Interviews can be a challenge as sometimes the skills required don’t come naturally. Staff really appreciate management taking the time and effort to identify suitable new employees that will compliment existing skills set and help the business achieve their goals. The stakes are high for an organisation that doesn’t hire correctly as the effect on staff moral, disruption to the business, cost of the original hire and loss of opportunity to the business can be great.
Some simple steps to assist you in conducting a good interview are below:
- Clearly define the job requirement - have a clear picture of the performance you want to see from the position and agree on the priority skills and accomplishments you are looking for in the ideal person.
- Create an interview scorecard - list the key skills and accomplishments you require and rate each candidate 1-5 on each category. Record and retain candidate answers to assist in identifying strengths and weaknesses for each candidate which will be required when deciding who will be required for the next round of interviews.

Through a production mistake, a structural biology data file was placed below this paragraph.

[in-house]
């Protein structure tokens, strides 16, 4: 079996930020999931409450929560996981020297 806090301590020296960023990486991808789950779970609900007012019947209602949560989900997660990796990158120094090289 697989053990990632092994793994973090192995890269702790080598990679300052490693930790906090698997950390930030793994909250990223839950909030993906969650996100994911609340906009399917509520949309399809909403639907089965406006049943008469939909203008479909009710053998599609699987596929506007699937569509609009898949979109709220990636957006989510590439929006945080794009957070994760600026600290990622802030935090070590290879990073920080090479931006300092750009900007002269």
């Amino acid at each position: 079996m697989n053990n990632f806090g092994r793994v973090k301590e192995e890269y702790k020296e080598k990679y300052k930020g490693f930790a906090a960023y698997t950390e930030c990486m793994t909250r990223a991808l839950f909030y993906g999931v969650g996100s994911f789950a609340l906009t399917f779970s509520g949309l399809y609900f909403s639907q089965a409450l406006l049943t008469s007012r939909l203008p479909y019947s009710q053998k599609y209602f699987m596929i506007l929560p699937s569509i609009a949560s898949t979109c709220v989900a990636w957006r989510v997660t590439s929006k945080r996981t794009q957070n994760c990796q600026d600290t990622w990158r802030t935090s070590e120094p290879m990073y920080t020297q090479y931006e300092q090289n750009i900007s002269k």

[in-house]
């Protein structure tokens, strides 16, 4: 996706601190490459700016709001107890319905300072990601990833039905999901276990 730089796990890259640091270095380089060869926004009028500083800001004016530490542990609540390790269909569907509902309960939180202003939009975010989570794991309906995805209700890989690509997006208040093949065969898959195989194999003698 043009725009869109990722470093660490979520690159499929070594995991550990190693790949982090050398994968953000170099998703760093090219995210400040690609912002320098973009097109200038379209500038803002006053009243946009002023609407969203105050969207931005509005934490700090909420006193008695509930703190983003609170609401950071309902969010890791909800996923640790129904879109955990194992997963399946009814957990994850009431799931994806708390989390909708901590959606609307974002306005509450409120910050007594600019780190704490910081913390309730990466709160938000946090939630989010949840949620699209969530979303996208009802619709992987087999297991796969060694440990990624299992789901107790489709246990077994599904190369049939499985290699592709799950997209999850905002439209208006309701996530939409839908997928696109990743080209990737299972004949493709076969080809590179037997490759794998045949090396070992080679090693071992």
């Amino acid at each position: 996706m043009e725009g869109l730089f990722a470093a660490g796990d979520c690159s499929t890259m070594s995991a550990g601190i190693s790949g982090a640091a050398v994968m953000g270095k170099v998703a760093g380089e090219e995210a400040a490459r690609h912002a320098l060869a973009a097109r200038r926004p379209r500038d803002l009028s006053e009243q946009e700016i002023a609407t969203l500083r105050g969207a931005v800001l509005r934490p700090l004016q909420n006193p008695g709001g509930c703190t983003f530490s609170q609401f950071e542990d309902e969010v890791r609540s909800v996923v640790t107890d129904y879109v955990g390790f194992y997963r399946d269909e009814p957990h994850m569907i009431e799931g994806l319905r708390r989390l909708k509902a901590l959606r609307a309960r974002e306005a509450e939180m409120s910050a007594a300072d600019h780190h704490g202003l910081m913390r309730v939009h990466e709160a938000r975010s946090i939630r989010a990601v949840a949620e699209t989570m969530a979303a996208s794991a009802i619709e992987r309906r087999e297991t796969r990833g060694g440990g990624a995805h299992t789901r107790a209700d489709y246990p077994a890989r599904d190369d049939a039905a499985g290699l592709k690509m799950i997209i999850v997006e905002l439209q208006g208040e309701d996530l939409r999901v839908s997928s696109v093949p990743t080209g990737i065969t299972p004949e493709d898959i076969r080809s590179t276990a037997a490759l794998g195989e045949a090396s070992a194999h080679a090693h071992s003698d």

- Review the candidate's CV – familiarise yourself with the candidate as this will assist you in identifying suitable follow up questions and shows you have taken the time to ensure a productive interview.
- Prepare an interview structure - give a brief introduction, description of the company, and then outline the vacancy. Ask the applicant if they have any questions before you begin. This sets up the parameters of the interview and keeps you both focused.
- Don’t be over friendly – keep to the structure as if you spend time chatting, you may make a hiring decision because you liked the candidate rather than on the criteria you have already identified.
- Ask appropriate questions - open-ended, behavioural and accomplishment oriented questions allow the candidate to describe their expertise as well as what they have accomplished in life and their career.
- Listen – follow the 80:20 rule and let the candidate do most of the talking. Don’t tell but ask and listen.
- Evaluate candidates after all interviews are completed on the day – evaluating whilst the interviews are fresh in your mind is essential. All interviewers should record their thoughts and sleep on them so you can look objectively at them.
- Always follow up – its professional courtesy to always follow up when a decision has been made. Let the candidate or agency know as soon as possible as the candidate will be anxious to hear the outcome.